Long-time professor at the Graduate Theological Foundation, Dr. Paul Kirbas, founded the Kirbas Institute several years ago to help foster dialogue around science and religion. In 2011, he published a book on the subject, This Sacred Earth (published by Wyndham Hall Press) and was kind enough to discuss his work with us. Dr. Kirbas is Paul Tillich Professor of Theology and Culture at the GTF and offers the E-Tutorials, “A Biblical Theology for Biotechnology” and “God, Nature, and Us: An Interdisciplinary Approach to a new Paradigm for the Human Place in Nature.”
You recently edited a book, This Sacred Earth: Scientific and Religious Perspectives on Nature and Humanity’s Place Within It (Wyndham Hall Press, 2011). What did you want to achieve with this book, and how did you go about putting it together?
This book is a result of a project that I was invited to lead back in 2010. The Fetzer Institute in Kalamazoo, Michigan, asked me to bring together leading scientists, theologians, philosophers, and others for a 3 day conversation on the sanctity of nature. We gathered thinkers from around the world, and from several different faith traditions, for this conversation. Each participant wrote a paper to present at our meeting. The book is the result of that meeting, and contains the writings of our participants. We were also able to film our event, and the teacher’s edition of our book contains a DVD which includes interviews with our participants. What I wanted to achieve with this book is to get people thinking more deeply about nature, especially in terms of our human role within it. I also wanted to create a work that included a great diversity of thought from a variety of respected leaders of interdisciplinary fields.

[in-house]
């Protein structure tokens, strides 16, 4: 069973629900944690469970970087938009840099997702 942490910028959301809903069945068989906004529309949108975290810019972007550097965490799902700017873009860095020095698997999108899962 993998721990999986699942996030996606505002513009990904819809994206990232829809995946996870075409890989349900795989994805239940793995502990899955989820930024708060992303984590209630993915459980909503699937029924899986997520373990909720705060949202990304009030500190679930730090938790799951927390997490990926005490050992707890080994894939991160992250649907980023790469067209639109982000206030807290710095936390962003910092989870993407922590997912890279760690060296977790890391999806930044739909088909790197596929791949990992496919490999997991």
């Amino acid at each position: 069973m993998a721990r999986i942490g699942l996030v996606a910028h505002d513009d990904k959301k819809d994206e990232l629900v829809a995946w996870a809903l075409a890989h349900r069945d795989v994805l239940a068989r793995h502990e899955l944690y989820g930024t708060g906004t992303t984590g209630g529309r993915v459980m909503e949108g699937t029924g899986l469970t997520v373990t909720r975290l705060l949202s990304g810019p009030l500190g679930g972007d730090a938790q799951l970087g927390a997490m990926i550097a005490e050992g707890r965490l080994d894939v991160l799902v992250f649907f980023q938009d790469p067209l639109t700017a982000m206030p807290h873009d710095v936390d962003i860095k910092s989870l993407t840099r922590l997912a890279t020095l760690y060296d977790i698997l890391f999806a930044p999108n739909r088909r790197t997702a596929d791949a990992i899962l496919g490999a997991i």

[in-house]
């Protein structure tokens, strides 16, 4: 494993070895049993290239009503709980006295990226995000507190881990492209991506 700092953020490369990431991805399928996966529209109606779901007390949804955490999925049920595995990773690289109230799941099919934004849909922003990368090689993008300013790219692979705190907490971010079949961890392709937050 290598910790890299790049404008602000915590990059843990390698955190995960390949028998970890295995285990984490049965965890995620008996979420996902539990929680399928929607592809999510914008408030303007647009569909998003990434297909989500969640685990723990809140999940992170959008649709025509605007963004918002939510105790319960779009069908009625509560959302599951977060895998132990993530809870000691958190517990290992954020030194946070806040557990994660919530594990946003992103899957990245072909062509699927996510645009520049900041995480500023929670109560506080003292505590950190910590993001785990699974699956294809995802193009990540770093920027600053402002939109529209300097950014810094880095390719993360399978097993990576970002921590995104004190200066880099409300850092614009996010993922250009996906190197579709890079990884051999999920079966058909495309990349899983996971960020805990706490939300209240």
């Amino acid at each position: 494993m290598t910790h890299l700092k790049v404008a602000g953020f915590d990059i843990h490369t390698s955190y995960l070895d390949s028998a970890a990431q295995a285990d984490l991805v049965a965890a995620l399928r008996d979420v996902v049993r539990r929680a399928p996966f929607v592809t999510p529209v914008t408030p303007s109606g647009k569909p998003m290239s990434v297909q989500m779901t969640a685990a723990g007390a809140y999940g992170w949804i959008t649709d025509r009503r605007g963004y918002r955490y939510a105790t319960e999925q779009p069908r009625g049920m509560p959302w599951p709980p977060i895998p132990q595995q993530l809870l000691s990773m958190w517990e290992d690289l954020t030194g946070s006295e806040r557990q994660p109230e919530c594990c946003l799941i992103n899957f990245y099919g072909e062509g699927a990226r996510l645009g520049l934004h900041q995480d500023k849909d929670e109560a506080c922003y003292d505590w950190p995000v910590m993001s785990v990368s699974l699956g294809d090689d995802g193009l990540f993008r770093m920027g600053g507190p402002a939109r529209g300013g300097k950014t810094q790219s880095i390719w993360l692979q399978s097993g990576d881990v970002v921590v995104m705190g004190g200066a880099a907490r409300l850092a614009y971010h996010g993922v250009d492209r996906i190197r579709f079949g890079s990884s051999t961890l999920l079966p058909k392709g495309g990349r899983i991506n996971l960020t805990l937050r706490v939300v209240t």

The topic of the book is something you’ve been focused on for quite a while. Can you talk about how your own perspectives changed during your time editing This Sacred Earth?
First, I have grown significantly in my realization of the fact that many people around the world, and from many different faith traditions, hold a deep connection to nature, and believe in its sanctity. I have found this project to be so uniting for people who may otherwise disagree on many things. If we want to find a bridge to help unite people from many different places and perspectives, nature and its care is a great one to use. Second, I have experienced a bit of a paradigm shift in my own thinking of the human role in nature. I have long known that the notion that humans are called to dominate nature is a terrible misreading of our place, but like many well-intended people, I have replaced that idea with the sense that humans are the stewards of nature. The “stewardship of the earth” sounds like a good and noble concept. My work on this project, however, has helped me see why this too can be a terribly harmful, and misleading, idea of our human role. This project has caused me to stop using the concept of “stewardship” when talking about humanity in nature, and to replace it with an entirely different concept.
Your book brings together scholars from a number of universities and seminaries, including the University of Oxford and Fuller Seminary. As a scholar yourself, what did you find most challenging in your dialogues with these contributors about the relationship between science and religion in an environmental context?